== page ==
The tramp, Rawlins, appointed as the new replacement chauffeur is set up in the servant's quarters. He is overheard talking to himself while cleaning up by the butler and suspected to be crazy. Jerry and Marion see the spruced up tramp looking the perfect gentleman and Jerry likes his later putting in place Jerry's arrogant wannabee boyfriend, Herbert Wheeler (Reed). They now have second thoughts when their father, Henry Kilbourne (Kolb), who has returned from work tells Emily that he is putting his foot down and orders getting rid of the new tramp the next day.

A comedy of errors, nighttime interludes with drunken family behavior, the arrogant boyfriend making a move at Jerry, follows with the rescue of the damsel in distress who has also somehow misplaced her keys where some delightful flirting ensues, resulting in Jerry falling in love with Wade. Marion also expresses a crush on Wade. The next day, Emily Kilbourne, despite orders to get rid of Wade, trains him to be a footman at the important dinner party that evening for Senator Harlan (Everton). That evening through a contrived prank by Marion, the new chauffeur and now footman is accidentally invited to the important dinner party for Senator Harlan, who takes quite a liking to him, as does his daughter Minerva (Dvorak).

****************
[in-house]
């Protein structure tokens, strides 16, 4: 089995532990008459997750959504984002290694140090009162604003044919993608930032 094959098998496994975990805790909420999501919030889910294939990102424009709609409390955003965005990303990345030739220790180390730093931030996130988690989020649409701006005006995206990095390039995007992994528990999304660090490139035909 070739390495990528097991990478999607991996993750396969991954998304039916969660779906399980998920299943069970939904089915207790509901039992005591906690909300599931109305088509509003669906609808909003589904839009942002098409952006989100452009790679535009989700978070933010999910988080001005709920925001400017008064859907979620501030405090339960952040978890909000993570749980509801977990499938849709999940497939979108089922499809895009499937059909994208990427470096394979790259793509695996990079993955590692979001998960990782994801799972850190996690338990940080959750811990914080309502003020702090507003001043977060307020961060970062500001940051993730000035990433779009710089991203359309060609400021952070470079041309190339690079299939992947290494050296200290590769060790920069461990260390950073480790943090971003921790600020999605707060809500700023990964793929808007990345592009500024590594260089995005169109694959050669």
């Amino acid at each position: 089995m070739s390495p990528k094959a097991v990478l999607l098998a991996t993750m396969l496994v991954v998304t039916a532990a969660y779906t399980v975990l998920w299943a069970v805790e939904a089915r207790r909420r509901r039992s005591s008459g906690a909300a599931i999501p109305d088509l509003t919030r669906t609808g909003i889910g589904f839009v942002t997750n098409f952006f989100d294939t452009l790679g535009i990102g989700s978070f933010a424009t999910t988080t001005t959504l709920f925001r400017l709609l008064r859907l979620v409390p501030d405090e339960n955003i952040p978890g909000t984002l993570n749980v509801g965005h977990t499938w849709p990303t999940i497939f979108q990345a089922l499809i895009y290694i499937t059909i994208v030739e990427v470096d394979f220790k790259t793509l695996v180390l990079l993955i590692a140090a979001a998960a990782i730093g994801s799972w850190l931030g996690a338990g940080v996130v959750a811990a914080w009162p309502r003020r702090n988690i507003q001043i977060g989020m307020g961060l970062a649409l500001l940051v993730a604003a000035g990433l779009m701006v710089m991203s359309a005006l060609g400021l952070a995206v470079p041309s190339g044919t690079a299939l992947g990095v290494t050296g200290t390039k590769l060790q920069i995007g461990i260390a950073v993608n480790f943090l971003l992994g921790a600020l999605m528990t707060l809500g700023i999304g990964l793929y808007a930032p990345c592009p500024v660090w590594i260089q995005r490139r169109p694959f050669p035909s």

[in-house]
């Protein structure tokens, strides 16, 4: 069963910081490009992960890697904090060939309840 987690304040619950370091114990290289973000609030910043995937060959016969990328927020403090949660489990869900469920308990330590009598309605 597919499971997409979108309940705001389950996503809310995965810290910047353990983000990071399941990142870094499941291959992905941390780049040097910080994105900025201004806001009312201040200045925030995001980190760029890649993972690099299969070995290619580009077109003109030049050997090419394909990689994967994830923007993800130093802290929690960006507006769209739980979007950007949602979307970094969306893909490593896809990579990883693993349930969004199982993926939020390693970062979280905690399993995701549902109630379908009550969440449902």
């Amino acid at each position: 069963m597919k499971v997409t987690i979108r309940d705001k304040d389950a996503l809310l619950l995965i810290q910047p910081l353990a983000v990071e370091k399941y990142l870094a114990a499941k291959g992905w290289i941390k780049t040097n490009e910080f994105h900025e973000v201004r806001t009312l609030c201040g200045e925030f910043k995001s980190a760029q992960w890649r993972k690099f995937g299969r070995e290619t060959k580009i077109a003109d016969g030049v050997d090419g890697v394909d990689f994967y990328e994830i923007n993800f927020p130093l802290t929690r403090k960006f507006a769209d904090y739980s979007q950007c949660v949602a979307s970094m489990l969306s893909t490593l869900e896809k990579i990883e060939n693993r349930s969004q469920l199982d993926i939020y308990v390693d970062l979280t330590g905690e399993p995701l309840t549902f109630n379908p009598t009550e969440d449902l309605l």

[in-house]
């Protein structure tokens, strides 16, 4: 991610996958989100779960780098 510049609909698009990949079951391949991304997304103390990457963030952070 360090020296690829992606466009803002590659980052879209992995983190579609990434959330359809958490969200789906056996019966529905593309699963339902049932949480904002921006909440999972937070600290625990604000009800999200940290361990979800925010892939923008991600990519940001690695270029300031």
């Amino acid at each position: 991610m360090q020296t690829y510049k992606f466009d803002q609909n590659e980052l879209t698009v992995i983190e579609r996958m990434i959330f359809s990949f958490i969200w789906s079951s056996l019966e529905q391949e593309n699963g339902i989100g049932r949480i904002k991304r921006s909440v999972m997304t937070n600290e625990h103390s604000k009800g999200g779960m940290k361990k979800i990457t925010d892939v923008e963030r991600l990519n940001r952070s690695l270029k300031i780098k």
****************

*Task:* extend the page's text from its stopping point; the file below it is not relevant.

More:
The next morning, the family finds Wade occupying the guest room. It is impossible to throw him out, as it is discovered that he is now a confidante of Senator Harlan and his daughter's target of affection. Jerry is consumed with jealousy, as she sees Minerva flirting with Wade at golf later that morning. After a fudge-making spat with Jerry, Wade takes the rest of the day off to settle his affairs. He has a strange interlude at a general store where the assistant George (Best) thinks he is a ghost. Wade is nowhere to be found late in the evening when everyone has gone to bed, much to Jerry's dismay after waiting up to reconcile with him.